When Comcast first announced that its entertainment subsidiary NBCUniversal was developing a streaming service, we could only speculate how the company would distinguish itself within the crowded market of over-the-top content delivery. Now, we have a few more details to color in the picture.
Linda Yaccarino, NBCU’s chairman of ad sales and client partnerships, announced today at the company’s upfront presentation that the streaming service would indeed be ad-supported.
“Next year we’re going to unveil the largest initiative in our company’s history: We’re going to have our own ad-supported platform,” said Yaccarino, per Variety. “While other companies are pushing advertisers out, we’re bringing them in. It will have a slate of originals and a gigantic library of all favorites. The shows that people love the most and stream the most are coming home at a price that every person can afford: free.”
Amazon Prime Video and market-leading streamer Netflix do not run ads nor will looming competitor Disney+. That doesn’t, however, prevent the platforms from reaching production deals that include product placement on screen. WarnerMedia is still discussing which approach it will take, while Hulu, which Disney took full control over Tuesday, runs a hybrid model that includes a high-end, commercial-free tier and a lower-cost, ad-supported model. Moving forward, that might be the optimal strategy for over-the-top providers.
Non-ad-supported platforms rely on subscription fees to monetize their content, but as more streaming services enter the market, it will be increasingly difficult for them to convince audiences to pay for each and every service for a limited amount of relevant content. A complete refusal to implement an ad-supported model could reflect certain streaming companies’ inability to reimagine and improve upon TV ad experiences. Hulu is experimenting with innovative, nonintrusive ad formats, and more streaming companies may want to consider following suit.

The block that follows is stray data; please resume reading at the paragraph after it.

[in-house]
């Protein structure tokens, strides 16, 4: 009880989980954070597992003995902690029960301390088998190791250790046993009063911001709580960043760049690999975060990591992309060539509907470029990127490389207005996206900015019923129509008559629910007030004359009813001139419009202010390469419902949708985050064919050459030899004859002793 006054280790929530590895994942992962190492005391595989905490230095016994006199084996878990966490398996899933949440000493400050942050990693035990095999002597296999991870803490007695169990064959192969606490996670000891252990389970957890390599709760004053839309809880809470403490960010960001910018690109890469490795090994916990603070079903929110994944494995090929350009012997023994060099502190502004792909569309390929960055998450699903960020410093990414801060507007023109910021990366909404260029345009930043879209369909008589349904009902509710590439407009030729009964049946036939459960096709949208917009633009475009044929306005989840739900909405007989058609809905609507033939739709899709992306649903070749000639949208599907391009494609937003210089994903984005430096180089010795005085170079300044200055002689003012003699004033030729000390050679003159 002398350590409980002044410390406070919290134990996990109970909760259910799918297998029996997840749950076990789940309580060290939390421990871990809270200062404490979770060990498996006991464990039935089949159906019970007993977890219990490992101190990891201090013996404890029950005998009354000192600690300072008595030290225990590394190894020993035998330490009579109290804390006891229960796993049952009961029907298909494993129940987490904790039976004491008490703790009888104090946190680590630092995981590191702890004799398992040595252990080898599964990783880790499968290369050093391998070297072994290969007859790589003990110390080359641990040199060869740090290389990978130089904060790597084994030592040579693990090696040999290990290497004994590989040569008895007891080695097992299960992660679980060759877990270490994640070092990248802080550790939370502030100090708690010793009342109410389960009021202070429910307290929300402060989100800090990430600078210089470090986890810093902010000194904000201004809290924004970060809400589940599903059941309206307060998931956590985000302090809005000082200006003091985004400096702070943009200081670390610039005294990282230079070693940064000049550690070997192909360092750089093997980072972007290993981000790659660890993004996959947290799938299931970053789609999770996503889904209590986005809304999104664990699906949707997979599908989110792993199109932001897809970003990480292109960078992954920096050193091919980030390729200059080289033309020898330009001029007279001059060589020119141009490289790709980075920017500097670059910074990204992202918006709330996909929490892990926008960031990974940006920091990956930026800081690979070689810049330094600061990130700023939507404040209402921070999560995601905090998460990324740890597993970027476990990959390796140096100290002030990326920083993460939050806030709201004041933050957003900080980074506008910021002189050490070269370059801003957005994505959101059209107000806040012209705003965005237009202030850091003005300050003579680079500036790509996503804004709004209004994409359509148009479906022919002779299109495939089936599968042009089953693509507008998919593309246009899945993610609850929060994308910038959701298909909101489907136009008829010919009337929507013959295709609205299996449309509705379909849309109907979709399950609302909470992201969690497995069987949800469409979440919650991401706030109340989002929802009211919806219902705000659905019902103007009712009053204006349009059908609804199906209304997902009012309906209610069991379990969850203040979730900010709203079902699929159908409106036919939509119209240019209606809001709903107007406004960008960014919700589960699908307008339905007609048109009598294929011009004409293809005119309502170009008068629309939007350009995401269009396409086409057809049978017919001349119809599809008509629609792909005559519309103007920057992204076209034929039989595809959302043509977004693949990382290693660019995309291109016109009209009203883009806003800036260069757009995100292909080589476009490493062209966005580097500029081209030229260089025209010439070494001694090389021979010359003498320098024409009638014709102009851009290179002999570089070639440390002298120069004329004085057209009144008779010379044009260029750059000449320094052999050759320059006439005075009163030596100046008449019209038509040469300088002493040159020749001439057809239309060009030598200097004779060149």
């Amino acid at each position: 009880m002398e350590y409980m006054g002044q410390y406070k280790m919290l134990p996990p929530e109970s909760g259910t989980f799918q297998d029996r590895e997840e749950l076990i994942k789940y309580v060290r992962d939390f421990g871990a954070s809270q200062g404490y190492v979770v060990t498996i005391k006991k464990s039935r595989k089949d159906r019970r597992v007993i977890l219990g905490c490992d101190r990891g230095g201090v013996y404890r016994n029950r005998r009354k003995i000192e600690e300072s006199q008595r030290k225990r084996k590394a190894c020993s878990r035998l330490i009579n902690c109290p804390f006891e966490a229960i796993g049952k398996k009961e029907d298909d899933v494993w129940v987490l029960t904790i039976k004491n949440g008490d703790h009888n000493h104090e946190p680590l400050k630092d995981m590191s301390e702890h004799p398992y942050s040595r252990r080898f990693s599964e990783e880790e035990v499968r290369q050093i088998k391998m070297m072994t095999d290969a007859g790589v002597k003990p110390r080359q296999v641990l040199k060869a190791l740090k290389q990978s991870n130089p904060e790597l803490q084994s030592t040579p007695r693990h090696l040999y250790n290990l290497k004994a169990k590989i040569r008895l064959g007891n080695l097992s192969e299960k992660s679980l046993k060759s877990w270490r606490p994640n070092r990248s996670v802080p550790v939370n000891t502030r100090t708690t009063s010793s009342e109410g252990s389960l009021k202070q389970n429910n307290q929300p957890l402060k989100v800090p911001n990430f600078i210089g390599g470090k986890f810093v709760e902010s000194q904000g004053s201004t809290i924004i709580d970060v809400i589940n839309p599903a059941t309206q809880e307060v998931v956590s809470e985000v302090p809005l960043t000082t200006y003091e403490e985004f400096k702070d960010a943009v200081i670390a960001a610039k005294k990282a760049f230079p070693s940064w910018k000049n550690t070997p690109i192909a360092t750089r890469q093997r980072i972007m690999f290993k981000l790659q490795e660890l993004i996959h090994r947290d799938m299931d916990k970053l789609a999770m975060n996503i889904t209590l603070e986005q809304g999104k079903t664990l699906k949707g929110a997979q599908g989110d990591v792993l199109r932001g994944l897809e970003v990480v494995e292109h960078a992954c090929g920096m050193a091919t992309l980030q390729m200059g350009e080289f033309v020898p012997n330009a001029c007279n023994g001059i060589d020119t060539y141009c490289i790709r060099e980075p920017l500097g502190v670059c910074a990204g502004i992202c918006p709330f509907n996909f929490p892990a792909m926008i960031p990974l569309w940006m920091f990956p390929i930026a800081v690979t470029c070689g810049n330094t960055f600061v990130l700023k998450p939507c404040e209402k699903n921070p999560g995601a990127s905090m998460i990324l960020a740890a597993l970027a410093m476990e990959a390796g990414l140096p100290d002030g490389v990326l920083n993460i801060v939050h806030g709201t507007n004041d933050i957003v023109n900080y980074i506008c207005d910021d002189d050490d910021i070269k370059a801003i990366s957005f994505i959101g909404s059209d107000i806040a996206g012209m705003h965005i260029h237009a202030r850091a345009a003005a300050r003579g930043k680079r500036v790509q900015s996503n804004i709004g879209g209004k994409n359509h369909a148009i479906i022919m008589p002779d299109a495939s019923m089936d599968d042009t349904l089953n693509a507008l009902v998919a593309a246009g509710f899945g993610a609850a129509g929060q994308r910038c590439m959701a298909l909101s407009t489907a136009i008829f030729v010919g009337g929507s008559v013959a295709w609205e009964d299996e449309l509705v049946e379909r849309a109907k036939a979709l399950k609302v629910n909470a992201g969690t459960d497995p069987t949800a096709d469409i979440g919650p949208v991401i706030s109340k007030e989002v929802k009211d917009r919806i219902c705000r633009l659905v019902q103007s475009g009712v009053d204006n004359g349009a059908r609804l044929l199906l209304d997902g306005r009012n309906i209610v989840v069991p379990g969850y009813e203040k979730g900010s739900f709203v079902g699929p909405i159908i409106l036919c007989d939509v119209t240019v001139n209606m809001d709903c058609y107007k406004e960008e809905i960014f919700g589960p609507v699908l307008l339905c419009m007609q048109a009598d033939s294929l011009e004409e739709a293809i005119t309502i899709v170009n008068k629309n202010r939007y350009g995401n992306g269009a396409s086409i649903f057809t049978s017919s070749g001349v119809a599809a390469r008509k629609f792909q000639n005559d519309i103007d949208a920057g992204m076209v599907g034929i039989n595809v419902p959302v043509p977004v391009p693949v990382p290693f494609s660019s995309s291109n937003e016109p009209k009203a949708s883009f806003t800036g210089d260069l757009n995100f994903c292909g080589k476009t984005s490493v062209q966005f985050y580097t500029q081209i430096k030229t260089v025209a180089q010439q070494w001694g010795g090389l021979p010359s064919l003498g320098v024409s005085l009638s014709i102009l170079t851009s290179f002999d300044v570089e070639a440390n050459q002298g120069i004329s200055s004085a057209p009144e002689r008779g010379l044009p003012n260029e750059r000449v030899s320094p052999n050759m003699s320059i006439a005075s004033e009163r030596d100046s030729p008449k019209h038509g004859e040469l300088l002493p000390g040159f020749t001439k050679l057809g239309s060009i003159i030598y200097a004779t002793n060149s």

As much as consumers enjoy ad-free content, reluctant companies simply won’t have the financial capability to compete in delivering the high level of programming needed to maintain a formidable presence in the current flood of streaming content. At some point, subscriber revenue, merchandising and other ancillary revenue generators won’t be enough.
NBCUniversal’s streaming service is expected to launch in mid-2020.